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Angella Dorothea Ferguson
February 15, 1925
|Education||Howard University College of Medicine
Bethesda Naval Hospital
Angella Dorothea Ferguson (born February 15, 1925) is an American pediatrician known for her groundbreaking research on sickle cell disease.
Early life and education
Angella Dorothea Ferguson was born in Washington, D.C. to George Alonzo Ferguson and his wife Mary Burton Ferguson. She is African-American and was one of eight children. Though her father was a high school teacher, had his own architectural firm, and was a U.S. Army reservist, the family struggled financially, especially during the Great Depression. Angella became interested in chemistry and mathematics while attending Cardoza High School, from which she graduated in 1941.
She went on to earn a BS in chemistry from Howard University in 1945, and an MD from Howard University College of Medicine in 1949. At the time there were very few African-American women who were accepted into medical schools. She conducted her internship and residency at Washington Freedman's Hospital and joined the faculty at Howard University in 1953 as an instructor in pediatrics, a position she held until 1959, when she became assistant professor of pediatrics at Freedman's Hospital. She became a full professor at the latter hospital from 1963 to 1990. From 1953 to 1970 she was also an associate pediatrician at Freedman's Hospital. She also completed postgraduate training at Bethesda Naval Hospital in Maryland, where she studied the effects and use of radioisotopes, and obtained a fellowship to do postgraduate work in hematology at Cornell University Hospital.
Concurrently, Ferguson was on the staff of the District of Columbia General Hospital; her tenure there extended from 1963 to 1990. Additionally, she had her own private pediatrics practice in Washington, D.C, where she noticed that most pediatrics research focused on children of European descent. The lack of research on African-American children made it more difficult to provide good care for her patients.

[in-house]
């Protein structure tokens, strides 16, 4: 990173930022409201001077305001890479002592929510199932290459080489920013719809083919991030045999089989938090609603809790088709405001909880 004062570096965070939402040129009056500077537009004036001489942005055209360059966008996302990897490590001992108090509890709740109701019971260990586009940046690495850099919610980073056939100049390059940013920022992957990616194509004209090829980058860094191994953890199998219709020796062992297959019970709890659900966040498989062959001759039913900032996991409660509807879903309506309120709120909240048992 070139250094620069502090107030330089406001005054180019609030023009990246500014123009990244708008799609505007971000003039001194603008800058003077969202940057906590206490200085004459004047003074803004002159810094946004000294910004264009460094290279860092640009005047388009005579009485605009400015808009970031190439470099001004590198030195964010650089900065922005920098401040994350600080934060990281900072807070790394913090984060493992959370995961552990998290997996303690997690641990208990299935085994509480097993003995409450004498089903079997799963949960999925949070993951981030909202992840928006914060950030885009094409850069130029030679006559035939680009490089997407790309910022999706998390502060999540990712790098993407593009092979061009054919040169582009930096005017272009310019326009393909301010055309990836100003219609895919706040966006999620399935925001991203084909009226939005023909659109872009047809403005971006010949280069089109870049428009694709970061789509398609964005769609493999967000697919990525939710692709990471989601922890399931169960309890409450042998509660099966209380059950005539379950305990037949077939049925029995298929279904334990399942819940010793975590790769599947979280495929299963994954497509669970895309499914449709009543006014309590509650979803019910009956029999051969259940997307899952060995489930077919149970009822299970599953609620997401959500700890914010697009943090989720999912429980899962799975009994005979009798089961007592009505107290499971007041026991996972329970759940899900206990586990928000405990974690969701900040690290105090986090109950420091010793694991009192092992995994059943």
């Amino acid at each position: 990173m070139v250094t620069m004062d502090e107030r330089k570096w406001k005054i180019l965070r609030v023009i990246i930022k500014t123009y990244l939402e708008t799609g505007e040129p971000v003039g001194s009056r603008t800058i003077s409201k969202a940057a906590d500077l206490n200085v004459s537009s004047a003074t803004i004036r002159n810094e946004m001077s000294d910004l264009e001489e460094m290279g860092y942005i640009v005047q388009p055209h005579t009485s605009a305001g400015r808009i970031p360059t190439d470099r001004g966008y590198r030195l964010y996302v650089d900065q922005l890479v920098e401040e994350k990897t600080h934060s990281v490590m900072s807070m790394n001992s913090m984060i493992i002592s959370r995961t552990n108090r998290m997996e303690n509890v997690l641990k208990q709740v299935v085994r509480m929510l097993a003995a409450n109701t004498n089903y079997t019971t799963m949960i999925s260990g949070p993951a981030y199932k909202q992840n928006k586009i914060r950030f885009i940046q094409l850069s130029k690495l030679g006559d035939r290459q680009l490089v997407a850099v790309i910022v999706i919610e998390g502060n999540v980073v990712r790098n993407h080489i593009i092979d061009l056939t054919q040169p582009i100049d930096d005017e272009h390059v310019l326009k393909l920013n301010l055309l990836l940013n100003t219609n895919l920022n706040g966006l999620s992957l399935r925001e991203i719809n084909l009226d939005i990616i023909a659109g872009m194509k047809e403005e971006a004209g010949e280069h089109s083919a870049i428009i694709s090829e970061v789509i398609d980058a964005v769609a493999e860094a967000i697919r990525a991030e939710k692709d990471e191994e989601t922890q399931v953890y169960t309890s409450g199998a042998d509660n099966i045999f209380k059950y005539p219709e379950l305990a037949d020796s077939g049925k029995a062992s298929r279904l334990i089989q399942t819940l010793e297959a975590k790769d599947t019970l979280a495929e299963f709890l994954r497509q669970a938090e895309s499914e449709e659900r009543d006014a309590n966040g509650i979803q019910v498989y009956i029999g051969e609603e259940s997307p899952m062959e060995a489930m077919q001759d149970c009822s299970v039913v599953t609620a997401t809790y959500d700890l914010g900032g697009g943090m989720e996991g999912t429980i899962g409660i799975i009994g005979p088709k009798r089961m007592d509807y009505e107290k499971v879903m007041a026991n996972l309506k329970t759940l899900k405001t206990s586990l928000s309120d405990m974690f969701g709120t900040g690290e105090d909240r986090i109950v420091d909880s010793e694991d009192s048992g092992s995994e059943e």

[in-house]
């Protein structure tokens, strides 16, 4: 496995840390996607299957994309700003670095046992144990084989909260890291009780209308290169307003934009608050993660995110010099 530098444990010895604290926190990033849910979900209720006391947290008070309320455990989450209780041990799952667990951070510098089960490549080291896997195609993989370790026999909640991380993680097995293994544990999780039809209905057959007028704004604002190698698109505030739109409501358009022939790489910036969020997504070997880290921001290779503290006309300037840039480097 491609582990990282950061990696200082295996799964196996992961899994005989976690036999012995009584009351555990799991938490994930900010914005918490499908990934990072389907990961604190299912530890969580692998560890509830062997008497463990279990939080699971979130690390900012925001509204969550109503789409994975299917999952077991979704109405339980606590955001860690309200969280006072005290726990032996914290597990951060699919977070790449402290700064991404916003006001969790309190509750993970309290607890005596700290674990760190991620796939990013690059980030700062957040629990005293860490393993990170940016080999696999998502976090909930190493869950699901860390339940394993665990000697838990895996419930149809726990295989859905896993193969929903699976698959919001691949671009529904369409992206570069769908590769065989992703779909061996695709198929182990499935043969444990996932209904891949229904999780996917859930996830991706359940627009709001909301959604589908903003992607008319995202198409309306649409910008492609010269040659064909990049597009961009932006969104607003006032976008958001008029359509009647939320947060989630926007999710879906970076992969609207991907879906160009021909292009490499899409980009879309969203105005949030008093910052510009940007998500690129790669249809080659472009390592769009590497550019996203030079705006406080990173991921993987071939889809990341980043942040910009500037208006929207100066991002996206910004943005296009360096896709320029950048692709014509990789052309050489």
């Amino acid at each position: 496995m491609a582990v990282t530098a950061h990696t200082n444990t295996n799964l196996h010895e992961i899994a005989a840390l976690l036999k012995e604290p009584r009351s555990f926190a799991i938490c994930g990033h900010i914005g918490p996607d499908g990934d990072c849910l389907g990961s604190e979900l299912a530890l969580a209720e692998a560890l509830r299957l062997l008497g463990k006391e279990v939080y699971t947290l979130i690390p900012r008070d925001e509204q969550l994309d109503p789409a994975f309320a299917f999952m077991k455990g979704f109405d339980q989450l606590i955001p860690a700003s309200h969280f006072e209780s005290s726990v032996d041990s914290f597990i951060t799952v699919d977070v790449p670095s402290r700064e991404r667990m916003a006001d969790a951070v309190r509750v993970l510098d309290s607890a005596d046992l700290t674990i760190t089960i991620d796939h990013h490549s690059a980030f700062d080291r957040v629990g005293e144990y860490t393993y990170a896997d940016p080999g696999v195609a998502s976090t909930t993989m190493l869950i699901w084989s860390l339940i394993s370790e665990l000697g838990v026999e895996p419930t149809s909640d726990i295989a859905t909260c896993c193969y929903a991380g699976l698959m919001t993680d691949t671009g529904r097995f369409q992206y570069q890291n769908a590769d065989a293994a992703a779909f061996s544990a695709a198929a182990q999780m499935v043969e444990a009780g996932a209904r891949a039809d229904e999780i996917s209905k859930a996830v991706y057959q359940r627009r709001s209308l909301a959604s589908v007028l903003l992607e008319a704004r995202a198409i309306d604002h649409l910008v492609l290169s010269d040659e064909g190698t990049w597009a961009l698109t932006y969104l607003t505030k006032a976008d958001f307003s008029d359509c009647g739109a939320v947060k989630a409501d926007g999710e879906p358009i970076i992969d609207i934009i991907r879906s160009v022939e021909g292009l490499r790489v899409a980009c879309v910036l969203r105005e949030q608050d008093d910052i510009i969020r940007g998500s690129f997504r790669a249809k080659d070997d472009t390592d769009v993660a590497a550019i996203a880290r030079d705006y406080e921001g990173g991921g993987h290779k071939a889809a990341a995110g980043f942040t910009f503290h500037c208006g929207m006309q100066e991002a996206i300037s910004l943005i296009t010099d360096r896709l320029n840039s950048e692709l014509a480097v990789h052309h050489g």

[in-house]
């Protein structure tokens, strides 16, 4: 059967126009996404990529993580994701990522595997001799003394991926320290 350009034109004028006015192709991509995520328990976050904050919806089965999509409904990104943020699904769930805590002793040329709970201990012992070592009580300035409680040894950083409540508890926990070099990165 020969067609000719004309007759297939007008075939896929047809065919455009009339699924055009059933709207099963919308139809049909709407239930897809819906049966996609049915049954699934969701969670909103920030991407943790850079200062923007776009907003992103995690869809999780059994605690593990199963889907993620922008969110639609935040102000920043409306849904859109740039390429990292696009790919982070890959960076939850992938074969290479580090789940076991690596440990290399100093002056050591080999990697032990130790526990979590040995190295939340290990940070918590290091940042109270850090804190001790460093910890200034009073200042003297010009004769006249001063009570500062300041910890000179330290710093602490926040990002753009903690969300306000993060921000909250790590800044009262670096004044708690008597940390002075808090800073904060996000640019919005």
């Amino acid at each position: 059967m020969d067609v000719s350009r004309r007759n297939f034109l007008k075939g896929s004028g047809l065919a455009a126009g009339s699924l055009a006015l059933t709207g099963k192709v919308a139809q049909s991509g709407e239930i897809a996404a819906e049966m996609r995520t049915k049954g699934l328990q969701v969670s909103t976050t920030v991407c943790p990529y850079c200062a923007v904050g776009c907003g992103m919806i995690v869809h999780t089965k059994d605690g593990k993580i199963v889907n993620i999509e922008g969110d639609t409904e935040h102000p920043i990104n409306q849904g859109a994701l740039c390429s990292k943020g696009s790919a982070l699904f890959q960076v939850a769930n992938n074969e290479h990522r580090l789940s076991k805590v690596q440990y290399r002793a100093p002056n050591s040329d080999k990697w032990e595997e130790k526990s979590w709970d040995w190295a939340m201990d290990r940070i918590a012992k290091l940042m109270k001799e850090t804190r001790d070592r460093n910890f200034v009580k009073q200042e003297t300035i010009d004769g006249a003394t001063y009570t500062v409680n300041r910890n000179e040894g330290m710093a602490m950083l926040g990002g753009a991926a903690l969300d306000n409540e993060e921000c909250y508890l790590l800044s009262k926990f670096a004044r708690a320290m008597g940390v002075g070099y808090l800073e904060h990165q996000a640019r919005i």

Her early research required her to understand normal development in African American children, but to her surprise no such baseline data existed. In setting out to rectify this gap in knowledge, she made the startling discovery that African American infants learned to sit and stand earlier than infants of European descent. She attributed this trend to the fact that the parents of African American infants often did not have playpens or high chairs for them; hence they learned to sit and stand earlier than their white counterparts.
While collecting data to correlate children's height and weight with age, Ferguson noticed a high prevalence of sickle cell disease among the infants she treated in her practice. In her work she tracked the development of the disease in African American infants. At that time, sickle-cell anemia was a little-known disease, and Ferguson was one of the first researchers to dedicate her studies to sickle cell disease. Through experimentation, she determined that if infants drank a glass of water once a day before age five, the increased blood volume reduced their chances of having a sickle-cell crisis, a condition in which the flow of damaged red blood cells is impeded, causing painful clogging of blood vessels. Ferguson created guidelines for diagnosing sickle cell anemia in children under 12 using a blood test. She also recommended increased use of oxygen during surgery for patients with sickle-cell, since the trauma of surgery increased symptoms. The blood test she developed to detect the disease at birth became a standard test in forty U.S. states by 2010 and remains the standard in most states to this day.
In 1965 Ferguson was given the responsibility of overseeing the design and construction of Freedman's new pediatrics wing, and eventually the renovation of the entire hospital, completed in 1975.
In 1970 she returned to Howard University as head of the University Office of Health Affairs. In 1979 she was promoted to associate vice president for health affairs, a post she held until her retirement in 1990.
Memberships and recognition
Ferguson is a member of the National Medical Association, the Society for Pediatric Research, the Society of Nuclear Medicine, and the New York Academy of Sciences. She is the recipient of two Certificates of Merit from the American Medical Association.
Ferguson married Charles M. Cabaniss, with whom she has two daughters.
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